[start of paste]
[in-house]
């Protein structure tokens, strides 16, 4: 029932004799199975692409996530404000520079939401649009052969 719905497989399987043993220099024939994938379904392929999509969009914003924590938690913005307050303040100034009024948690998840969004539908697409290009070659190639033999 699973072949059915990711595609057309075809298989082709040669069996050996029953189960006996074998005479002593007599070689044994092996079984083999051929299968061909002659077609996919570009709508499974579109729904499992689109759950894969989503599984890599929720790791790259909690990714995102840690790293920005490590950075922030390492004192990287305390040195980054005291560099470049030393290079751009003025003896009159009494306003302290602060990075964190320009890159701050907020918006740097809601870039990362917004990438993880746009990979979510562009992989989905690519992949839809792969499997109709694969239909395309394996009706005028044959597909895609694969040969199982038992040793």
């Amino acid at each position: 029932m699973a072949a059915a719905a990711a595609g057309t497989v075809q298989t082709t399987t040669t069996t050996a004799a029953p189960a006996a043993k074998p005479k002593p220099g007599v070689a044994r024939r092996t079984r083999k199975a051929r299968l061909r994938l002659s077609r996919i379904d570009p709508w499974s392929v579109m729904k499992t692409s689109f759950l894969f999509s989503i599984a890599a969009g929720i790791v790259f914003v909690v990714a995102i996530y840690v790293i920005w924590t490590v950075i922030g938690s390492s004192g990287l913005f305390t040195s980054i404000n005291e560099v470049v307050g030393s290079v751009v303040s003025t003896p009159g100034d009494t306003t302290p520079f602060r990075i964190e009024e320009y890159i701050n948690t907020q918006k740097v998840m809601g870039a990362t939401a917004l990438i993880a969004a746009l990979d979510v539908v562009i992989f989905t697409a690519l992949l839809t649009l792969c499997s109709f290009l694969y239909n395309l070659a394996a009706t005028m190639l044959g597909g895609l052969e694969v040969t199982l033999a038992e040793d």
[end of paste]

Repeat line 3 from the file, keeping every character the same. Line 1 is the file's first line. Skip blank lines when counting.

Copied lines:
């Amino acid at each position: 029932m699973a072949a059915a719905a990711a595609g057309t497989v075809q298989t082709t399987t040669t069996t050996a004799a029953p189960a006996a043993k074998p005479k002593p220099g007599v070689a044994r024939r092996t079984r083999k199975a051929r299968l061909r994938l002659s077609r996919i379904d570009p709508w499974s392929v579109m729904k499992t692409s689109f759950l894969f999509s989503i599984a890599a969009g929720i790791v790259f914003v909690v990714a995102i996530y840690v790293i920005w924590t490590v950075i922030g938690s390492s004192g990287l913005f305390t040195s980054i404000n005291e560099v470049v307050g030393s290079v751009v303040s003025t003896p009159g100034d009494t306003t302290p520079f602060r990075i964190e009024e320009y890159i701050n948690t907020q918006k740097v998840m809601g870039a990362t939401a917004l990438i993880a969004a746009l990979d979510v539908v562009i992989f989905t697409a690519l992949l839809t649009l792969c499997s109709f290009l694969y239909n395309l070659a394996a009706t005028m190639l044959g597909g895609l052969e694969v040969t199982l033999a038992e040793d």